This is finally where people-first language comes in. In the face of such systemic violence (and yes, social and economic oppression are considered violence) it’s natural for a group to want to forcefully declare their humanity. To say “I am a person and I demand you treat and respect me as one”. Referring to a group as “transgenders”, once the context of all of that culture I described above is taken into account, is one more way of saying “you are defined only and entirely by this one aspect of your identity. You’re not a complex human being, you are an ‘other’ and you don’t belong.” Instead, by referring to an individual as a trans person, or a person who is trans, or the trans community, trans-men, trans-women, trans people of color, or lots more variations on the theme you are implying that you have at least the most basic understanding that they are something more complicated and unique than one single thing. That is to say, a person.
People first language pops up in many other communities as well including the umbrella terms “people of color” and “people with disabilities” which are also partially used as a reminder to society that the complexity and diversity of humanity should be recognized and respected.
But even within these communities there is nuance to the issue that make these terms and this format not a set-it-and-forget-it solution. The autism rights movement rejects the term “people with autism”, asserting that such language implies that autism can be separated from the person. The National Federation for the Blind adopted a resolution in 1993 expressing vehement non-identification with people-first language. The deaf community has generally chosen to adopt deaf-first language as a source of positive identity and pride (“deaf/hard of hearing person”).
So you might say “What the damn do I do then?! There’s so much going on that I’m never going to get it right so why even bother?” and my answer is deviously simple:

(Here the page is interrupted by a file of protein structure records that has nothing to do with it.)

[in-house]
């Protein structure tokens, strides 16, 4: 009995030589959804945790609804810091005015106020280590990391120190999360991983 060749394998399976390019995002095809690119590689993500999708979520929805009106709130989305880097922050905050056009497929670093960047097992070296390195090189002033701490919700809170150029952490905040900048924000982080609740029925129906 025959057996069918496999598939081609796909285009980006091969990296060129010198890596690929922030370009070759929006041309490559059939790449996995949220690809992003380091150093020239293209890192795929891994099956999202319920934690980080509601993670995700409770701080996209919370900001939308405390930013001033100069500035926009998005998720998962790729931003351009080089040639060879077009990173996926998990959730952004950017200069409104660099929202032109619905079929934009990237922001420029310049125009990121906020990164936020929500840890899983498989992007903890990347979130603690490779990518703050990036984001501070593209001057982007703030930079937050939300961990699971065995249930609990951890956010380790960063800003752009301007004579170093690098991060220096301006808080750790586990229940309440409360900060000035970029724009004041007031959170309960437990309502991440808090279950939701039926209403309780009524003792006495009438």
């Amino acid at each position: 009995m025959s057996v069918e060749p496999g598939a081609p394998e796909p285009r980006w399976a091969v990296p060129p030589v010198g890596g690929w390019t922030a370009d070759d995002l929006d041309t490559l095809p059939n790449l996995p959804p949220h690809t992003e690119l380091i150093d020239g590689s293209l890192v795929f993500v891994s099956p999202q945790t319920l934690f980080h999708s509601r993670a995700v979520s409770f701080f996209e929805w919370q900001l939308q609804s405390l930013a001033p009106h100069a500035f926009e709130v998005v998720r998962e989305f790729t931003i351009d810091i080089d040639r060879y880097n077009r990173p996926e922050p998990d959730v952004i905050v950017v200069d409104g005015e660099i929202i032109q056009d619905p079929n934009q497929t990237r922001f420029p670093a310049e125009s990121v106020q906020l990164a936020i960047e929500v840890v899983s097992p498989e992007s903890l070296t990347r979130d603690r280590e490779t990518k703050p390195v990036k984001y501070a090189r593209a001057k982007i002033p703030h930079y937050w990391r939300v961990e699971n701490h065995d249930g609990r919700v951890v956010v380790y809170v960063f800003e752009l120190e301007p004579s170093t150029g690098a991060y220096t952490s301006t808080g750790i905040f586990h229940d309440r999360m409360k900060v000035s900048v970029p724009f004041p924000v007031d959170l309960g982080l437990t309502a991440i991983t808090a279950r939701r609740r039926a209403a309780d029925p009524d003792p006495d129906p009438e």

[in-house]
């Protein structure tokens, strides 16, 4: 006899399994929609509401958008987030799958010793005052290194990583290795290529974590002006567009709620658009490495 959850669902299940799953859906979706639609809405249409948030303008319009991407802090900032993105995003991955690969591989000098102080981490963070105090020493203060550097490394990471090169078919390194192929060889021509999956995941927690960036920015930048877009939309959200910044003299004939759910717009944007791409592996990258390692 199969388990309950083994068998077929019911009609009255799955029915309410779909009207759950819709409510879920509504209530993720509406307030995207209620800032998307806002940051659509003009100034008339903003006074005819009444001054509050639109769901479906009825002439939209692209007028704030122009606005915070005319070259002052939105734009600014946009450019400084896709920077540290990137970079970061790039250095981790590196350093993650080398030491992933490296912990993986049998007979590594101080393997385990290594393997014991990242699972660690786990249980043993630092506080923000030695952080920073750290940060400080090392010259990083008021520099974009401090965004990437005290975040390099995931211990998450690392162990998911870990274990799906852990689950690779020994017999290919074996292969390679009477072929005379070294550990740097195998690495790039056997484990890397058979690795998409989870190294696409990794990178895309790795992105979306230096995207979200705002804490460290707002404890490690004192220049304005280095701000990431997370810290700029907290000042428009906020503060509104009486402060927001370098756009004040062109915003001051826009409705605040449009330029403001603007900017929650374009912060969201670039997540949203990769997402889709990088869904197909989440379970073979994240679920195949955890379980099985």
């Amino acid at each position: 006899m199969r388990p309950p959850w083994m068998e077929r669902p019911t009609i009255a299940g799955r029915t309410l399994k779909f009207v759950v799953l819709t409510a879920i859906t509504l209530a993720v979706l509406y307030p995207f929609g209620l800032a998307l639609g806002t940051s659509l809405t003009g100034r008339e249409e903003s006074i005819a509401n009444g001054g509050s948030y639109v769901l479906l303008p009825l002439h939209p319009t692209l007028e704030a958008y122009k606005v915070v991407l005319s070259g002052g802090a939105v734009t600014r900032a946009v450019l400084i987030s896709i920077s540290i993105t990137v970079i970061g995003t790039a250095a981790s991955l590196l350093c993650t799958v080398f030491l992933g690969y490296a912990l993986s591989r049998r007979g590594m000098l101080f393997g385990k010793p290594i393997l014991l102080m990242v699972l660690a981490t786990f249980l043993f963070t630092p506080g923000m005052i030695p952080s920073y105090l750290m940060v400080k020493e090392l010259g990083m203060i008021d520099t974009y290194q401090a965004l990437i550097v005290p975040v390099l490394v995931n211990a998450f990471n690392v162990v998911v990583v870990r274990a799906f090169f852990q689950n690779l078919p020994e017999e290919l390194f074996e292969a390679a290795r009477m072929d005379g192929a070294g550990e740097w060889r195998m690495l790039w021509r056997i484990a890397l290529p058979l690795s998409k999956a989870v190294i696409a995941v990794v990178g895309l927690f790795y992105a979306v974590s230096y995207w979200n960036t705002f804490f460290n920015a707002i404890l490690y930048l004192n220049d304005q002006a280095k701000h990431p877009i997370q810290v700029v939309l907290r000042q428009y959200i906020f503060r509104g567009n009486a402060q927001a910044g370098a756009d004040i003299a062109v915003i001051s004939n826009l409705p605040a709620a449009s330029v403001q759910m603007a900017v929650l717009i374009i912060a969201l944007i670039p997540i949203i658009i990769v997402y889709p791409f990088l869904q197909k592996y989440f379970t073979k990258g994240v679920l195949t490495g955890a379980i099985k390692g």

USE YOUR WORDS
If the individual or community to which you’re referring is present, ask them how they prefer to be referred to! If they’re not, and they’re not one of the exceptions I mentioned above, try out people-first (or people-somewhere) language as your default. If someone approaches you and says “hey, the language you’re using is offensive to me or others” then thank them and ask if there is preferred language (protip: if they aren’t polite and instructive when calling you out don’t flip. Remember all that culture I talked about earlier, thank them, and try to correct yourself.)
You might just find that making a conscious effort to always refer to all types of people as people will open up a wide window into the vast complexity and beauty of humanity.
 I say “sufficiently” because this confusion is still alive in our society which makes it relevant, but just not completely satisfying as a stand-alone argument
 One should also question if the context of the reference even requires the qualifier of “trans” in the first place. Are you talking about a beach trip you took last weekend with your trans friend? Then just say friend, as if they were any old normal person. Because they are.
 The term “people of color” has a long history and was adopted for many complex and intersectional reasons. While I’m using it here for illustrative purposes, I don’t wish to devalue that important history so please read up on it. I’ll start you off with this quick video!
Here are some things: